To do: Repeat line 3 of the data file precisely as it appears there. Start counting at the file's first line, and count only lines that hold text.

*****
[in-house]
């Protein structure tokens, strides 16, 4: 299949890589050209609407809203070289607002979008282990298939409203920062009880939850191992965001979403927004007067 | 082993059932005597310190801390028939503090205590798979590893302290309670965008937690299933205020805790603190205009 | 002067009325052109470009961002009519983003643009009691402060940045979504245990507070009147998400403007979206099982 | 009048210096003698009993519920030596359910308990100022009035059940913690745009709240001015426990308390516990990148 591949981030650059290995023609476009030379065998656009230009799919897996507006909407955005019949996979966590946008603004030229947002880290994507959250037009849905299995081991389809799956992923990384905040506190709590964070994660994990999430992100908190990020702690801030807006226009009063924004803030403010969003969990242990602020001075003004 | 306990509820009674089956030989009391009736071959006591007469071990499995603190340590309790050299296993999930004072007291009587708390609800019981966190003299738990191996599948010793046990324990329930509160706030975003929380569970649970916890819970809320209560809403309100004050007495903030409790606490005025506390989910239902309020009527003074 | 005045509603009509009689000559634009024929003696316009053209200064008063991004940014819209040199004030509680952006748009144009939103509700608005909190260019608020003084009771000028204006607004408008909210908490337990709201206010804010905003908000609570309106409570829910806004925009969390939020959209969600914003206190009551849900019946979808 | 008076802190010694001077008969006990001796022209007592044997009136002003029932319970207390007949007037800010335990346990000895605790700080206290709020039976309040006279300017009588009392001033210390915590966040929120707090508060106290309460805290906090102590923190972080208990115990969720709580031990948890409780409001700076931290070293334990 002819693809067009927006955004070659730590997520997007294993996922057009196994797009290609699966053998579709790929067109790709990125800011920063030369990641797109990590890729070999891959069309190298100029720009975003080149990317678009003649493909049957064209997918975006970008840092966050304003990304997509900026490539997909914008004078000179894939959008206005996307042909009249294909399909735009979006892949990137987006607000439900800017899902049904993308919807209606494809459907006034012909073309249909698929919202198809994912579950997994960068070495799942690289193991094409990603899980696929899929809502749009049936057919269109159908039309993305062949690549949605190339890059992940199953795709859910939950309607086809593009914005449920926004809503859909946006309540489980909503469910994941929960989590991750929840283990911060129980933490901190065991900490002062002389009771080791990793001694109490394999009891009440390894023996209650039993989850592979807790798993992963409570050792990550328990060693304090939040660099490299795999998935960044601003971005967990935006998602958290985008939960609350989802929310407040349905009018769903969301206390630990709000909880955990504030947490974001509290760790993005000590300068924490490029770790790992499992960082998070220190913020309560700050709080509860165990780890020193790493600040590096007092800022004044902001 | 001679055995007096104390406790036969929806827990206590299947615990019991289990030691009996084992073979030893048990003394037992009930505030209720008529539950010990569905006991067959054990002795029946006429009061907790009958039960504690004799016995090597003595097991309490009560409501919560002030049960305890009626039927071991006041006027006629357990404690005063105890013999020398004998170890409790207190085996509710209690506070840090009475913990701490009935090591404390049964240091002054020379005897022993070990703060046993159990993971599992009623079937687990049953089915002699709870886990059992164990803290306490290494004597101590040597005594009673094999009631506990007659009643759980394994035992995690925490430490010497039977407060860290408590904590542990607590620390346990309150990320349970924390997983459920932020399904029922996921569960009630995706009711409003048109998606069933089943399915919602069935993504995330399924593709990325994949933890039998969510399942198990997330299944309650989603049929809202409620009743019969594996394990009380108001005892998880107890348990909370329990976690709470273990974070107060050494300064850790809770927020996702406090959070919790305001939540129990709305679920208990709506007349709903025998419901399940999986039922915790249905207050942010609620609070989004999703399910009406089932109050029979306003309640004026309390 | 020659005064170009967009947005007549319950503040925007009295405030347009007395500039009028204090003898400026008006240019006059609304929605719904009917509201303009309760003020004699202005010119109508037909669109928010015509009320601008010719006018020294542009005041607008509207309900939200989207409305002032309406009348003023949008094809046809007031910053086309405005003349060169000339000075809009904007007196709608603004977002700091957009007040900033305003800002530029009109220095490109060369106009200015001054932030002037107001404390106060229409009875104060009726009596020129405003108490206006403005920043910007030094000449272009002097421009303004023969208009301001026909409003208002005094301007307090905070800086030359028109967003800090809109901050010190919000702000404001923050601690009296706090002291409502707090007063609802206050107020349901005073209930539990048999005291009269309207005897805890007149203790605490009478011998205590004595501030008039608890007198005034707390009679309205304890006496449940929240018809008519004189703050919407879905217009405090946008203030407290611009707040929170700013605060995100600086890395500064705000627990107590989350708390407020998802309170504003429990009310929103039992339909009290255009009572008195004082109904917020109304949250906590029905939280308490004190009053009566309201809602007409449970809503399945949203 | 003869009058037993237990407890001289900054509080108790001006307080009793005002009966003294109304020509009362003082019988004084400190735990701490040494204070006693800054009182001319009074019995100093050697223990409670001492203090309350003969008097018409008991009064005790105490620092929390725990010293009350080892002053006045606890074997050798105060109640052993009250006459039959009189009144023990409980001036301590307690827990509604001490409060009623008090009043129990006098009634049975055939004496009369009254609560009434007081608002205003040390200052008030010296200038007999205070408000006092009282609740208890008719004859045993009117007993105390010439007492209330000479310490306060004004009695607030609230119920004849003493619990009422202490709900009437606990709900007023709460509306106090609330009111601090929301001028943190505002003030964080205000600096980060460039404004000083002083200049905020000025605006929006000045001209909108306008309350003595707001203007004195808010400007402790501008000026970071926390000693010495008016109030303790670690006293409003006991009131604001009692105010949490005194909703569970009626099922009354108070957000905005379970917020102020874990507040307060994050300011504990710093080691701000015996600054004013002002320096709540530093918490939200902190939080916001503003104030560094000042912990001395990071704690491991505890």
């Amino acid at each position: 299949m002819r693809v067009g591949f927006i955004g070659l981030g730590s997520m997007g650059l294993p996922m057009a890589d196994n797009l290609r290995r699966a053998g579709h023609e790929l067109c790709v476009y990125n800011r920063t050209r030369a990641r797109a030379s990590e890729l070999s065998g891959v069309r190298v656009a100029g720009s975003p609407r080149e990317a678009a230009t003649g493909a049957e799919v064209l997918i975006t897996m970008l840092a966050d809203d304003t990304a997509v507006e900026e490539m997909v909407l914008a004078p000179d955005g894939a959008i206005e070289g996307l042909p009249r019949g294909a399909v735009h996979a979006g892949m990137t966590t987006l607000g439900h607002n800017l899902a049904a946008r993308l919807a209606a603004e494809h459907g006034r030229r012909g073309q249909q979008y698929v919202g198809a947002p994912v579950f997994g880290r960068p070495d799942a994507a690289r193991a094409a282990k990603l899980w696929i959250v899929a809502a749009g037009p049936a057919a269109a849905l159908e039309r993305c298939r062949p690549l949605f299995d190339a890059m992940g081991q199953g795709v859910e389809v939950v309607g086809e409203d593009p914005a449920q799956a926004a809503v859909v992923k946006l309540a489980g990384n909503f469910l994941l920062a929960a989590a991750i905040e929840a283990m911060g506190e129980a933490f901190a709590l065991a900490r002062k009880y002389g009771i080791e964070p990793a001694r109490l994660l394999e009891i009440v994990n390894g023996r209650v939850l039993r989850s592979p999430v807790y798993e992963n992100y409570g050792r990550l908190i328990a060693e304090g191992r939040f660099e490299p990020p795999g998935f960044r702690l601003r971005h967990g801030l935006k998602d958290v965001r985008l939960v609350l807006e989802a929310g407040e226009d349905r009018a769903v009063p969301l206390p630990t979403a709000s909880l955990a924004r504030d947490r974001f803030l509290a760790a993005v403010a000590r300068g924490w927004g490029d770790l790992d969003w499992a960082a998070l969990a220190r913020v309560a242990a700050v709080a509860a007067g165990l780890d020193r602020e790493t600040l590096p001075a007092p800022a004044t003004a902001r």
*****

């Amino acid at each position: 299949m002819r693809v067009g591949f927006i955004g070659l981030g730590s997520m997007g650059l294993p996922m057009a890589d196994n797009l290609r290995r699966a053998g579709h023609e790929l067109c790709v476009y990125n800011r920063t050209r030369a990641r797109a030379s990590e890729l070999s065998g891959v069309r190298v656009a100029g720009s975003p609407r080149e990317a678009a230009t003649g493909a049957e799919v064209l997918i975006t897996m970008l840092a966050d809203d304003t990304a997509v507006e900026e490539m997909v909407l914008a004078p000179d955005g894939a959008i206005e070289g996307l042909p009249r019949g294909a399909v735009h996979a979006g892949m990137t966590t987006l607000g439900h607002n800017l899902a049904a946008r993308l919807a209606a603004e494809h459907g006034r030229r012909g073309q249909q979008y698929v919202g198809a947002p994912v579950f997994g880290r960068p070495d799942a994507a690289r193991a094409a282990k990603l899980w696929i959250v899929a809502a749009g037009p049936a057919a269109a849905l159908e039309r993305c298939r062949p690549l949605f299995d190339a890059m992940g081991q199953g795709v859910e389809v939950v309607g086809e409203d593009p914005a449920q799956a926004a809503v859909v992923k946006l309540a489980g990384n909503f469910l994941l920062a929960a989590a991750i905040e929840a283990m911060g506190e129980a933490f901190a709590l065991a900490r002062k009880y002389g009771i080791e964070p990793a001694r109490l994660l394999e009891i009440v994990n390894g023996r209650v939850l039993r989850s592979p999430v807790y798993e992963n992100y409570g050792r990550l908190i328990a060693e304090g191992r939040f660099e490299p990020p795999g998935f960044r702690l601003r971005h967990g801030l935006k998602d958290v965001r985008l939960v609350l807006e989802a929310g407040e226009d349905r009018a769903v009063p969301l206390p630990t979403a709000s909880l955990a924004r504030d947490r974001f803030l509290a760790a993005v403010a000590r300068g924490w927004g490029d770790l790992d969003w499992a960082a998070l969990a220190r913020v309560a242990a700050v709080a509860a007067g165990l780890d020193r602020e790493t600040l590096p001075a007092p800022a004044t003004a902001r």